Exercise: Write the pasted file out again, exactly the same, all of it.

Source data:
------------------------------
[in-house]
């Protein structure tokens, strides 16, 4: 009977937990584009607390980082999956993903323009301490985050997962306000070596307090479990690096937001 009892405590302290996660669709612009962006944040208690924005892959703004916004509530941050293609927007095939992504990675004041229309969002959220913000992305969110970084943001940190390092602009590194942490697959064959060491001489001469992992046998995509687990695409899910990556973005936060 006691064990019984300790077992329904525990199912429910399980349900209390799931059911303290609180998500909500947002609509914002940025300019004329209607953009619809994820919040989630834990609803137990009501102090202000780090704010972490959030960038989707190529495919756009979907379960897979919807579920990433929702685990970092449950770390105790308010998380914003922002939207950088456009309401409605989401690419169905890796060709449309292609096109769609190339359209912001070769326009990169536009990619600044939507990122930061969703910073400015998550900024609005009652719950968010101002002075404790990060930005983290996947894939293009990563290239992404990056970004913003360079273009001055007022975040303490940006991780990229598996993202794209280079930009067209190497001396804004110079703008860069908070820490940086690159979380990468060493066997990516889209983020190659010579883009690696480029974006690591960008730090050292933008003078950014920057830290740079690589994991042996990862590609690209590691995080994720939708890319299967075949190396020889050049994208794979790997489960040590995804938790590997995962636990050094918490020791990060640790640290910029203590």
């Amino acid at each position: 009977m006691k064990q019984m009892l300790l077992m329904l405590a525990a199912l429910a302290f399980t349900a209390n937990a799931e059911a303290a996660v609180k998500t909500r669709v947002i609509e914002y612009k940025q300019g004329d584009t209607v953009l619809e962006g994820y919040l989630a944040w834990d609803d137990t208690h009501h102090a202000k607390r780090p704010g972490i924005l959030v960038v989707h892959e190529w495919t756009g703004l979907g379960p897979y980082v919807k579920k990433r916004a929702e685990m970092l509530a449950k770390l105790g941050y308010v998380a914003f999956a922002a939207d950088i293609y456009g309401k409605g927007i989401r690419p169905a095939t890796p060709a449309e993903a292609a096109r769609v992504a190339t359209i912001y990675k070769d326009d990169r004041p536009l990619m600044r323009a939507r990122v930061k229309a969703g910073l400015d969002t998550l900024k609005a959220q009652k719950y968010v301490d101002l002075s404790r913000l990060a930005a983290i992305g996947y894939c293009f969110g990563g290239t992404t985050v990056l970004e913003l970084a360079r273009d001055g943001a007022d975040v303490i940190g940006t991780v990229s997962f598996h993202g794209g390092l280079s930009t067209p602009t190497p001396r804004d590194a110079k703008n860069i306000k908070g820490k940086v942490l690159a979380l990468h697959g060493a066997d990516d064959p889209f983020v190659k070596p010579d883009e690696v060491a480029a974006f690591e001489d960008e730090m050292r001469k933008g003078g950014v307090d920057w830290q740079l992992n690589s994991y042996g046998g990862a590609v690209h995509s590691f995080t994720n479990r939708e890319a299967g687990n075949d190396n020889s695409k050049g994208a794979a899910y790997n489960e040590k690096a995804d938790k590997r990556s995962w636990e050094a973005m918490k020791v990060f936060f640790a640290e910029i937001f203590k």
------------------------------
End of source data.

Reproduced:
[in-house]
């Protein structure tokens, strides 16, 4: 009977937990584009607390980082999956993903323009301490985050997962306000070596307090479990690096937001 009892405590302290996660669709612009962006944040208690924005892959703004916004509530941050293609927007095939992504990675004041229309969002959220913000992305969110970084943001940190390092602009590194942490697959064959060491001489001469992992046998995509687990695409899910990556973005936060 006691064990019984300790077992329904525990199912429910399980349900209390799931059911303290609180998500909500947002609509914002940025300019004329209607953009619809994820919040989630834990609803137990009501102090202000780090704010972490959030960038989707190529495919756009979907379960897979919807579920990433929702685990970092449950770390105790308010998380914003922002939207950088456009309401409605989401690419169905890796060709449309292609096109769609190339359209912001070769326009990169536009990619600044939507990122930061969703910073400015998550900024609005009652719950968010101002002075404790990060930005983290996947894939293009990563290239992404990056970004913003360079273009001055007022975040303490940006991780990229598996993202794209280079930009067209190497001396804004110079703008860069908070820490940086690159979380990468060493066997990516889209983020190659010579883009690696480029974006690591960008730090050292933008003078950014920057830290740079690589994991042996990862590609690209590691995080994720939708890319299967075949190396020889050049994208794979790997489960040590995804938790590997995962636990050094918490020791990060640790640290910029203590």
């Amino acid at each position: 009977m006691k064990q019984m009892l300790l077992m329904l405590a525990a199912l429910a302290f399980t349900a209390n937990a799931e059911a303290a996660v609180k998500t909500r669709v947002i609509e914002y612009k940025q300019g004329d584009t209607v953009l619809e962006g994820y919040l989630a944040w834990d609803d137990t208690h009501h102090a202000k607390r780090p704010g972490i924005l959030v960038v989707h892959e190529w495919t756009g703004l979907g379960p897979y980082v919807k579920k990433r916004a929702e685990m970092l509530a449950k770390l105790g941050y308010v998380a914003f999956a922002a939207d950088i293609y456009g309401k409605g927007i989401r690419p169905a095939t890796p060709a449309e993903a292609a096109r769609v992504a190339t359209i912001y990675k070769d326009d990169r004041p536009l990619m600044r323009a939507r990122v930061k229309a969703g910073l400015d969002t998550l900024k609005a959220q009652k719950y968010v301490d101002l002075s404790r913000l990060a930005a983290i992305g996947y894939c293009f969110g990563g290239t992404t985050v990056l970004e913003l970084a360079r273009d001055g943001a007022d975040v303490i940190g940006t991780v990229s997962f598996h993202g794209g390092l280079s930009t067209p602009t190497p001396r804004d590194a110079k703008n860069i306000k908070g820490k940086v942490l690159a979380l990468h697959g060493a066997d990516d064959p889209f983020v190659k070596p010579d883009e690696v060491a480029a974006f690591e001489d960008e730090m050292r001469k933008g003078g950014v307090d920057w830290q740079l992992n690589s994991y042996g046998g990862a590609v690209h995509s590691f995080t994720n479990r939708e890319a299967g687990n075949d190396n020889s695409k050049g994208a794979a899910y790997n489960e040590k690096a995804d938790k590997r990556s995962w636990e050094a973005m918490k020791v990060f936060f640790a640290e910029i937001f203590k």